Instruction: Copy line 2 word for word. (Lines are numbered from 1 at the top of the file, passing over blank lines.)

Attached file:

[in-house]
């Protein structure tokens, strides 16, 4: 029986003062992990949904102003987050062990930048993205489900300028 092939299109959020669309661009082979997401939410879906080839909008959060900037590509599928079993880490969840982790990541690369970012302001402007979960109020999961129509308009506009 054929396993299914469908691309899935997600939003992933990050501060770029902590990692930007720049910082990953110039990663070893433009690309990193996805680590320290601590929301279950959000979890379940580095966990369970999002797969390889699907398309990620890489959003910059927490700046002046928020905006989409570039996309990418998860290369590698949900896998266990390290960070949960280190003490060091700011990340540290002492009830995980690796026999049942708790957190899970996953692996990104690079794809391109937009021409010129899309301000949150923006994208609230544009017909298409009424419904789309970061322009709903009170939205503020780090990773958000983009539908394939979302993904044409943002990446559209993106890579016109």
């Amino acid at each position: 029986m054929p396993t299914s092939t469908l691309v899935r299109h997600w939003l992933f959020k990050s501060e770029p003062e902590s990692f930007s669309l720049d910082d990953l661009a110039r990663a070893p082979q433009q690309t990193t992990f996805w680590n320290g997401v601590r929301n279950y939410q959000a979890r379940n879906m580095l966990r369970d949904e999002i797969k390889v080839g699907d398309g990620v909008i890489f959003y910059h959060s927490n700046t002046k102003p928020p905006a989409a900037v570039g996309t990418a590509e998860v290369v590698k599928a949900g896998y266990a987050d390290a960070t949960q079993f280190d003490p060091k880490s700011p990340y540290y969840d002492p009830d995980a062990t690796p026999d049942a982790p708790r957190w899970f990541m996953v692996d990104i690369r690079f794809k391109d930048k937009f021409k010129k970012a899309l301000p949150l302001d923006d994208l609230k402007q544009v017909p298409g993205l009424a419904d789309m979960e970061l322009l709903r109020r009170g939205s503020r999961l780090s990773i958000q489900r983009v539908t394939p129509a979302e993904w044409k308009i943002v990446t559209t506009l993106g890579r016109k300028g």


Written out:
């Protein structure tokens, strides 16, 4: 029986003062992990949904102003987050062990930048993205489900300028 092939299109959020669309661009082979997401939410879906080839909008959060900037590509599928079993880490969840982790990541690369970012302001402007979960109020999961129509308009506009 054929396993299914469908691309899935997600939003992933990050501060770029902590990692930007720049910082990953110039990663070893433009690309990193996805680590320290601590929301279950959000979890379940580095966990369970999002797969390889699907398309990620890489959003910059927490700046002046928020905006989409570039996309990418998860290369590698949900896998266990390290960070949960280190003490060091700011990340540290002492009830995980690796026999049942708790957190899970996953692996990104690079794809391109937009021409010129899309301000949150923006994208609230544009017909298409009424419904789309970061322009709903009170939205503020780090990773958000983009539908394939979302993904044409943002990446559209993106890579016109």